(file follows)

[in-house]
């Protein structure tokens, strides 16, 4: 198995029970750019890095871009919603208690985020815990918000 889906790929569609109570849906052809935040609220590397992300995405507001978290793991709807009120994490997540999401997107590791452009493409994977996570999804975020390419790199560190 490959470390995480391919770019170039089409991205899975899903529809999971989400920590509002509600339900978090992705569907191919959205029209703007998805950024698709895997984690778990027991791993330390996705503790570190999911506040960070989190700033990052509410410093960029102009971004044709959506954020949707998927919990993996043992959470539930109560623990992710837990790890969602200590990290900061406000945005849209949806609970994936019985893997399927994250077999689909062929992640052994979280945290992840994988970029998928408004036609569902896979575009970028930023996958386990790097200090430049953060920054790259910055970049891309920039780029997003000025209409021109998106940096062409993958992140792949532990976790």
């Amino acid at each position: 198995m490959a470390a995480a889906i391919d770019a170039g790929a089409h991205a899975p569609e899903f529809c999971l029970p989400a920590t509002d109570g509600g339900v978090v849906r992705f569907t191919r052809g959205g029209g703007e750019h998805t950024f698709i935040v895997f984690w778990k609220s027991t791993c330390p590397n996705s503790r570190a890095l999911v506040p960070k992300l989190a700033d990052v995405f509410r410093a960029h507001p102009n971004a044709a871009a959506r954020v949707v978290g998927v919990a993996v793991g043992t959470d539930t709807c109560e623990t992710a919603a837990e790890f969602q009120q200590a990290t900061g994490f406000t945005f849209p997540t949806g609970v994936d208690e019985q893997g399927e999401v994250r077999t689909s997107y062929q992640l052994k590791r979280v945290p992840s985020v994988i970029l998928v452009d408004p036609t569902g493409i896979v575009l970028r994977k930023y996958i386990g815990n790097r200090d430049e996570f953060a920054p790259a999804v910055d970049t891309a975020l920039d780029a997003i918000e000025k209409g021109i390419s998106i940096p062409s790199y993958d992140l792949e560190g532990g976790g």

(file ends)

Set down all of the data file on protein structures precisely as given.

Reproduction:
[in-house]
């Protein structure tokens, strides 16, 4: 198995029970750019890095871009919603208690985020815990918000 889906790929569609109570849906052809935040609220590397992300995405507001978290793991709807009120994490997540999401997107590791452009493409994977996570999804975020390419790199560190 490959470390995480391919770019170039089409991205899975899903529809999971989400920590509002509600339900978090992705569907191919959205029209703007998805950024698709895997984690778990027991791993330390996705503790570190999911506040960070989190700033990052509410410093960029102009971004044709959506954020949707998927919990993996043992959470539930109560623990992710837990790890969602200590990290900061406000945005849209949806609970994936019985893997399927994250077999689909062929992640052994979280945290992840994988970029998928408004036609569902896979575009970028930023996958386990790097200090430049953060920054790259910055970049891309920039780029997003000025209409021109998106940096062409993958992140792949532990976790």
């Amino acid at each position: 198995m490959a470390a995480a889906i391919d770019a170039g790929a089409h991205a899975p569609e899903f529809c999971l029970p989400a920590t509002d109570g509600g339900v978090v849906r992705f569907t191919r052809g959205g029209g703007e750019h998805t950024f698709i935040v895997f984690w778990k609220s027991t791993c330390p590397n996705s503790r570190a890095l999911v506040p960070k992300l989190a700033d990052v995405f509410r410093a960029h507001p102009n971004a044709a871009a959506r954020v949707v978290g998927v919990a993996v793991g043992t959470d539930t709807c109560e623990t992710a919603a837990e790890f969602q009120q200590a990290t900061g994490f406000t945005f849209p997540t949806g609970v994936d208690e019985q893997g399927e999401v994250r077999t689909s997107y062929q992640l052994k590791r979280v945290p992840s985020v994988i970029l998928v452009d408004p036609t569902g493409i896979v575009l970028r994977k930023y996958i386990g815990n790097r200090d430049e996570f953060a920054p790259a999804v910055d970049t891309a975020l920039d780029a997003i918000e000025k209409g021109i390419s998106i940096p062409s790199y993958d992140l792949e560190g532990g976790g």